Labels are everywhere. They describe our ethnicity, religious affiliation, career, and sometimes, a medical condition. They can be good or bad; they can make us proud or ashamed.
A label can define you in a positive way, or it can help describe your challenges. One blind gentleman joked: "I'm good at a lot of things; seeing with my eyes just isn't one of them." Someone with ADHD might say, "I'm very creative but also very impulsive and easily distracted." Someone with Asperger's might say, "I'm a great detail person, but social skills and seeing things from another's viewpoint can trip me up."
Society has come to understand certain labels. When we say someone has ADHD, we understand the person can be impulsive, forgetful, inattentive, hyperactive and easily distracted. Those are hallmarks of the condition. When we say someone has Asperger's, we know the person has problems with social interaction and relationships.
Labels can be bad. They stigmatize; they can put people in boxes - and people don't fit in boxes. But labels can also bring freedom, community and understanding. Being African American, or Presbyterian, or lesbian, one can identify with others in that community. Having a label like Asperger's or ADHD can help to explain ones challenges and strengths. For example, Tara Kimberley Torme explains in her speech about Asperger's: "I discovered that I had a Neurological Disorder that set me apart from other people. What a relief, I was one of thousands and not alone and things started to make sense to me." Nomi Kaim puts it this way: "As I learned more about Asperger's and was able to draw parallels between what I was learning and my life, I eventually came to terms with it and was relieved to finally understand many aspects of my life that had baffled me up to that point." (The Story, American Public Media, Feb 10 2010).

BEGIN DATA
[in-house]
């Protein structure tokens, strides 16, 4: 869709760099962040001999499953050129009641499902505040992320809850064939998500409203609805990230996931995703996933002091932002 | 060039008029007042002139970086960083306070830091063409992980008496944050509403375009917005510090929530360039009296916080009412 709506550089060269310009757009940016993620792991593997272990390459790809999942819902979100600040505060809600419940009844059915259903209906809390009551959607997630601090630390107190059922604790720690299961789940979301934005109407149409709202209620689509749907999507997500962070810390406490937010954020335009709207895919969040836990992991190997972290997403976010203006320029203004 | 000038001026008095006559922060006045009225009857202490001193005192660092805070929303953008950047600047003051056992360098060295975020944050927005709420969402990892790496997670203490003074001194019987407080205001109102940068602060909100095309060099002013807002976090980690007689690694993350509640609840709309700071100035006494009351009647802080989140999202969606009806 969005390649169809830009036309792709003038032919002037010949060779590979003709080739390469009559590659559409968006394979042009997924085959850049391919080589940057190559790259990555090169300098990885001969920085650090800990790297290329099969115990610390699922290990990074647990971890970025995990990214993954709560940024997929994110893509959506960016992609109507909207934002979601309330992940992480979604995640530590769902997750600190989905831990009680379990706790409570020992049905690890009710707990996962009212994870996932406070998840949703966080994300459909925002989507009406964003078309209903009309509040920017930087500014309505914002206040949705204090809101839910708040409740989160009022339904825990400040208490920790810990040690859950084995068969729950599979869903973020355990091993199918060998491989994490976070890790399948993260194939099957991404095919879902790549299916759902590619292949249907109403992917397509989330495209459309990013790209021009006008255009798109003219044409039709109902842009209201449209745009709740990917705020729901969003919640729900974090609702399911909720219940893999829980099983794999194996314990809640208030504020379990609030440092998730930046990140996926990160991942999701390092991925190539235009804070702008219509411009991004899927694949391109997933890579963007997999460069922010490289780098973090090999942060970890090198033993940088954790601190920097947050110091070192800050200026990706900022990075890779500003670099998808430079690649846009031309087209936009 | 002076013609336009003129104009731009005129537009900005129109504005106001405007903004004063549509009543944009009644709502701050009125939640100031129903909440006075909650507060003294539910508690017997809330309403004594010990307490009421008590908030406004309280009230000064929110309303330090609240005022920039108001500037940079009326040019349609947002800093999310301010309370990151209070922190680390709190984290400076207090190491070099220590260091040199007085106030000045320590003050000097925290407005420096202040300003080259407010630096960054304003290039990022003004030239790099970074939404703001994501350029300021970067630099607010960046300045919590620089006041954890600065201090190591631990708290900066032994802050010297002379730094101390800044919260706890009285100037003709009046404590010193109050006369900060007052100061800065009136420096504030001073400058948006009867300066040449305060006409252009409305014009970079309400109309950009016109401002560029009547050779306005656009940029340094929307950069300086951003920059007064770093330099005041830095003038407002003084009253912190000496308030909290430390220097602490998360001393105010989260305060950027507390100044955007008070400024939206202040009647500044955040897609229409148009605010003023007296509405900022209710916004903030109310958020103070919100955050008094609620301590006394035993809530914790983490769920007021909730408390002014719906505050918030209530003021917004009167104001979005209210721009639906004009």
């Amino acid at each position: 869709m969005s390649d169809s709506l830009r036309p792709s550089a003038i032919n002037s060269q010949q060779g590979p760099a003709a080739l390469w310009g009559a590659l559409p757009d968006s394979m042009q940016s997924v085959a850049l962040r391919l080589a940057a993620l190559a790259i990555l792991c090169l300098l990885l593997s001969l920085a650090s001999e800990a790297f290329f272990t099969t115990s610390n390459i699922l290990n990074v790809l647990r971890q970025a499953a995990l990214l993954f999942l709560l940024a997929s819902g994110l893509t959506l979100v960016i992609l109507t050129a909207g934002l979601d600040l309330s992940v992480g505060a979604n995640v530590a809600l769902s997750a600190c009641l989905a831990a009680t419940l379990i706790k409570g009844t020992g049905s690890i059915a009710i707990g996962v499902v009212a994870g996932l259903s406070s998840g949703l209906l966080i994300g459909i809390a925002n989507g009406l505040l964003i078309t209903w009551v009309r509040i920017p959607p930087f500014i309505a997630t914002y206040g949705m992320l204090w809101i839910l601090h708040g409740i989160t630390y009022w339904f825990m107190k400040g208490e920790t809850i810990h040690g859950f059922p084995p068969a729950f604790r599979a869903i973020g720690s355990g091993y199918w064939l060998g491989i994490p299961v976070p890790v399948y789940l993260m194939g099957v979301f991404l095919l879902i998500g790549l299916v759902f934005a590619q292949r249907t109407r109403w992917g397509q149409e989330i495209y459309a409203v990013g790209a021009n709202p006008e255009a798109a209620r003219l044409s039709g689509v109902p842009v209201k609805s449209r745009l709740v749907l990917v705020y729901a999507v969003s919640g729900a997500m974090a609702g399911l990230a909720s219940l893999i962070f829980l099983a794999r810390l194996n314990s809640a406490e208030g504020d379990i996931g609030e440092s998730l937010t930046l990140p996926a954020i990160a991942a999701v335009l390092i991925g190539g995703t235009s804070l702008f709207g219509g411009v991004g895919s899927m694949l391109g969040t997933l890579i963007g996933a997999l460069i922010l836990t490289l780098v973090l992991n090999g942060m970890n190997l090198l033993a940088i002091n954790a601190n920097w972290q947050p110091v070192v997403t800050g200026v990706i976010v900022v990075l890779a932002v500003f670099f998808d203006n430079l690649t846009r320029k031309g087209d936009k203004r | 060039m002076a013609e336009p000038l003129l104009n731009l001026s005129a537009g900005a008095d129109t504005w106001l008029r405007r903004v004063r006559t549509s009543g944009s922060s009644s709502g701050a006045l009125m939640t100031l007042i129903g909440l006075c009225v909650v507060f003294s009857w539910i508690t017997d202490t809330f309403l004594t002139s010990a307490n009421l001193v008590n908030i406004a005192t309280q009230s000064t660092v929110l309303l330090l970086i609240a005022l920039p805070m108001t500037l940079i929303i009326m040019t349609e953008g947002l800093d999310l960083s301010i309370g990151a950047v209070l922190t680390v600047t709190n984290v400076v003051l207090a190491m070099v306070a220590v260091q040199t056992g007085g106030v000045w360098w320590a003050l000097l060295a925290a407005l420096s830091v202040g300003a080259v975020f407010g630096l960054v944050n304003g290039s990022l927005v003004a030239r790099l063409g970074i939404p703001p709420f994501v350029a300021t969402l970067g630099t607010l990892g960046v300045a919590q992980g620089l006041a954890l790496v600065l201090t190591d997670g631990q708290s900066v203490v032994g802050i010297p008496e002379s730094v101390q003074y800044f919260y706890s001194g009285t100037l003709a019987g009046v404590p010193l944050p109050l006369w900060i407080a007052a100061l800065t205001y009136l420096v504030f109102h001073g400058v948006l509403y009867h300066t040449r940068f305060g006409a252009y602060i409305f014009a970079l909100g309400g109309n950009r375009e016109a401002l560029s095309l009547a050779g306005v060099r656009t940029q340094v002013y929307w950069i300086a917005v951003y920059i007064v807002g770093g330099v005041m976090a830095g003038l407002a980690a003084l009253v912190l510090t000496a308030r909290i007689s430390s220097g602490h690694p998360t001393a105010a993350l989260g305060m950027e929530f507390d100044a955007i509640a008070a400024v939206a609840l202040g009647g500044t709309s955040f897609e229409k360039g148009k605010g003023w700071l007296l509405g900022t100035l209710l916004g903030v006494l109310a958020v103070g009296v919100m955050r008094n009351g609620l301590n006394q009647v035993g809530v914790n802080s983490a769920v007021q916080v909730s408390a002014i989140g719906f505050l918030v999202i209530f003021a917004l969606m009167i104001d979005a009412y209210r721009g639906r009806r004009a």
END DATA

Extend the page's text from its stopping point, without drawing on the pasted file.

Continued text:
I had a similar experience when I first came across Nonverbal Learning Disability on the Internet in 1998. It was as if I was reading about myself. For the first time in my life, my challenges and failures, my strengths and successes began to make sense. But unlike Nomi and Tara, when I mention that I have NLD, instead of understanding, I get blank stares, because most haven't heard of the condition.